The patella - or kneecap - is a key structure in the function of the knee.
The patella - a sesamoid bone
The patella (kneecap) is a 'sesamoid bone'. A sesamoid bone is a bone that develops in a muscle tendon, rather than being attached by ligaments to another bone. The tendon in which the patella develops is the tendon of the quadriceps muscle, the big muscle that makes up the bulk of your 'lap'. The whole structure is often referred to as the extensor mechanism.
The extensor mechanism"
Quadriceps muscle group
The quadriceps muscle at its upper end is actually comprised of four heads- hence the name quadri-ceps, and attach to the hip and the femur bone. This illustration shows for simplicity just the one head of the quadriceps - the most superficial of the four muscles, and which is called the rectus femoris.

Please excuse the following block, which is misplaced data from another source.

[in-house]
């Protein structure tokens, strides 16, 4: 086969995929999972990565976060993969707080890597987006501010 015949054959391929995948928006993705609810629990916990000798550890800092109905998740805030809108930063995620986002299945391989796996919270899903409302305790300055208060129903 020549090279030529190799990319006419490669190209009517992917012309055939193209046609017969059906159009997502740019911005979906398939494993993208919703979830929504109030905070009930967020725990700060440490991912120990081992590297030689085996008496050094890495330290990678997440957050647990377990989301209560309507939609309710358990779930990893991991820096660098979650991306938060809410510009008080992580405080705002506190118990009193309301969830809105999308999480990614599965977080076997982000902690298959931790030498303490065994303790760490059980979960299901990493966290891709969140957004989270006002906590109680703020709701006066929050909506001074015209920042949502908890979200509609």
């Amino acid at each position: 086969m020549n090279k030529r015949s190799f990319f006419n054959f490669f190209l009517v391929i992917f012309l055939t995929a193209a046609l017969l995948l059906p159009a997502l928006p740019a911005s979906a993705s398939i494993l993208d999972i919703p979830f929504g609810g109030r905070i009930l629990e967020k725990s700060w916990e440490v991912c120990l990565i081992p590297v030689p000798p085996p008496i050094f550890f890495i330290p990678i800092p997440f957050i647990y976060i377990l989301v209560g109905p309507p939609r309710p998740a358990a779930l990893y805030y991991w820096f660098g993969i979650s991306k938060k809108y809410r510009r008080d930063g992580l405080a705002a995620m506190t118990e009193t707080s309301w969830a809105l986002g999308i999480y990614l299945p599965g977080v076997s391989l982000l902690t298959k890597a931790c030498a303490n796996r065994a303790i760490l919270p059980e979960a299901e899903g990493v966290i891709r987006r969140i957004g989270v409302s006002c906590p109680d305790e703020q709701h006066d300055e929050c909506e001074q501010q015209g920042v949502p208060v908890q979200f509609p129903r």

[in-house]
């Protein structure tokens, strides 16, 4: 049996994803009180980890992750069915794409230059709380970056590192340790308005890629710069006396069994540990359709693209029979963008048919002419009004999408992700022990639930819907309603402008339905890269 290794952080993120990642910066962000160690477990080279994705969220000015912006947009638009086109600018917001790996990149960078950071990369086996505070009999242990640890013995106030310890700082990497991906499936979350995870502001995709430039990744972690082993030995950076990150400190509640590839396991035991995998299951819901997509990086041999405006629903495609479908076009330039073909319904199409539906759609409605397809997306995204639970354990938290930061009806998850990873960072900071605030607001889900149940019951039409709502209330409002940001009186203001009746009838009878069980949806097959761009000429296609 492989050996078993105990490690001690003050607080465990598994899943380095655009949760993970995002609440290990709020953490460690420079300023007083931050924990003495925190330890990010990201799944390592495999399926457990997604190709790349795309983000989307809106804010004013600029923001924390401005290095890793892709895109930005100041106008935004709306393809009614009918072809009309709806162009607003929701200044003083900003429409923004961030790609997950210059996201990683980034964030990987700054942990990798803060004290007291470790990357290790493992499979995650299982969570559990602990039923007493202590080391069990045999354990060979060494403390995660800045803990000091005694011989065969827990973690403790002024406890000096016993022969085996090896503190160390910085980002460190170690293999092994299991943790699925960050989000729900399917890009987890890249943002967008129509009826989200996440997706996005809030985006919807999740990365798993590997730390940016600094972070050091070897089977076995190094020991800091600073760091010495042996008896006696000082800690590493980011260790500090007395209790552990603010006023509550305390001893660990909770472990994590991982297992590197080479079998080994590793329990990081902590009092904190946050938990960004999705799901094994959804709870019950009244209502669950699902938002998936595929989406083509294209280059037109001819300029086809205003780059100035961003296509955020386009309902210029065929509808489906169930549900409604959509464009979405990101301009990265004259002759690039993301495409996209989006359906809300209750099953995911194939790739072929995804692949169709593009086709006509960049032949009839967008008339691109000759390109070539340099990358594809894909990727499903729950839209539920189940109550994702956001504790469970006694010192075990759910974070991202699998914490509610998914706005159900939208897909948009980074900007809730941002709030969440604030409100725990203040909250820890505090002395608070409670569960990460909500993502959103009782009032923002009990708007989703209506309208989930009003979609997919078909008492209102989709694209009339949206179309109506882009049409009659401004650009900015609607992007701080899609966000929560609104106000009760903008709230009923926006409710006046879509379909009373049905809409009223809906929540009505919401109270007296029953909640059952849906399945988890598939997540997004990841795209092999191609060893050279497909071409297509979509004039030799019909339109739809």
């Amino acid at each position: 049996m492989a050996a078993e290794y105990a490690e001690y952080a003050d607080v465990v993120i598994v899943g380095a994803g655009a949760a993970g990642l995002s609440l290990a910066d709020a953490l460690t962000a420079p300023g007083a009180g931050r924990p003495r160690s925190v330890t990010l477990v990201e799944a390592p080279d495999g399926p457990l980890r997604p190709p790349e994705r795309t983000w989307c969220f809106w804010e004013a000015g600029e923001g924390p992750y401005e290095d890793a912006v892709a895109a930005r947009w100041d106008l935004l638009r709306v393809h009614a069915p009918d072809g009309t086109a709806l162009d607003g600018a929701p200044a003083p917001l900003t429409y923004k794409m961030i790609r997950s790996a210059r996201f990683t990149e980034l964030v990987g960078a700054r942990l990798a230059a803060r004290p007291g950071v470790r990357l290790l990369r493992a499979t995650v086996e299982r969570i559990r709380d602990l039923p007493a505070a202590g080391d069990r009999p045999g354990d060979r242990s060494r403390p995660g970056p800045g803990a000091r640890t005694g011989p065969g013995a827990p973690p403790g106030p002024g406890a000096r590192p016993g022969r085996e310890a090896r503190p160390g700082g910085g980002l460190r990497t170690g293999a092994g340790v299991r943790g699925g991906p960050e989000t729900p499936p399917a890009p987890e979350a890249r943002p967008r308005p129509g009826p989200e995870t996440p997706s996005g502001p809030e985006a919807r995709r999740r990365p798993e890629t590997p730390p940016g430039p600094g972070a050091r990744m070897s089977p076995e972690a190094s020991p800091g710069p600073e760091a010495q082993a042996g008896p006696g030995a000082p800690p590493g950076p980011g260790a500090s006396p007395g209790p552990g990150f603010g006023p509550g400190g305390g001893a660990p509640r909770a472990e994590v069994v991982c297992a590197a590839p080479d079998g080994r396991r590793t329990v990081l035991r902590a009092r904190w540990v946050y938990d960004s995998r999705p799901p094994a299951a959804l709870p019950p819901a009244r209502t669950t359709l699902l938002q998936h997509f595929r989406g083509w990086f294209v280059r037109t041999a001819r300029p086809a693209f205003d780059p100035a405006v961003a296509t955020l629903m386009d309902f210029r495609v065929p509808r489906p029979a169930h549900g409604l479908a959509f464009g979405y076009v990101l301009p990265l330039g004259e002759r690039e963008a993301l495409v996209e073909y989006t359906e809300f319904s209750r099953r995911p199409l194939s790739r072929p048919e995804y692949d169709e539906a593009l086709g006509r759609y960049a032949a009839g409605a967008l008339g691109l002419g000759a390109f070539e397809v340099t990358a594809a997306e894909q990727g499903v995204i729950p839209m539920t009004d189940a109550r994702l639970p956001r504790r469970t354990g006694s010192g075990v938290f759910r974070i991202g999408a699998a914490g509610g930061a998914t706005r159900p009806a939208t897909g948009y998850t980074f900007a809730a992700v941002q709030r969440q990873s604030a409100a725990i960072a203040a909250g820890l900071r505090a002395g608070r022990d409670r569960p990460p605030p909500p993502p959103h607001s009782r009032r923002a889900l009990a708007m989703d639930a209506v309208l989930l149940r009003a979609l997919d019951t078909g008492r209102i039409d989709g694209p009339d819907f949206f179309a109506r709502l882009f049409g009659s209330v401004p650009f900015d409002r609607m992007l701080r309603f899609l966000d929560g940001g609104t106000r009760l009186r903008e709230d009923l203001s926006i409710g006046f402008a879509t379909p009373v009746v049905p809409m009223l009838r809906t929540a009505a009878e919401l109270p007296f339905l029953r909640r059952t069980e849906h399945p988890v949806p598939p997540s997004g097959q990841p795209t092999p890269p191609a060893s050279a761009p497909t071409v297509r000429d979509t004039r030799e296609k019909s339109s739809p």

At the lower end of the muscle group the four heads fuse into a common tendon, a strong and fibrous structure that attaches to the tibia bone about three centimetres below the bottom of the patella. It is in this tendon - the quadriceps tendon - that the patella develops.
Quadriceps tendon & Patellar tendon
The bit of tendon above the sesamoid patella is known as the quadriceps tendon and the bit below the patella is known as the patellar tendon (or sometimes it is called the patellar ligament).
The place on the tibia bone where the tendon attaches is called the tibial tubercle or tibial tuberosity.
Other important concepts"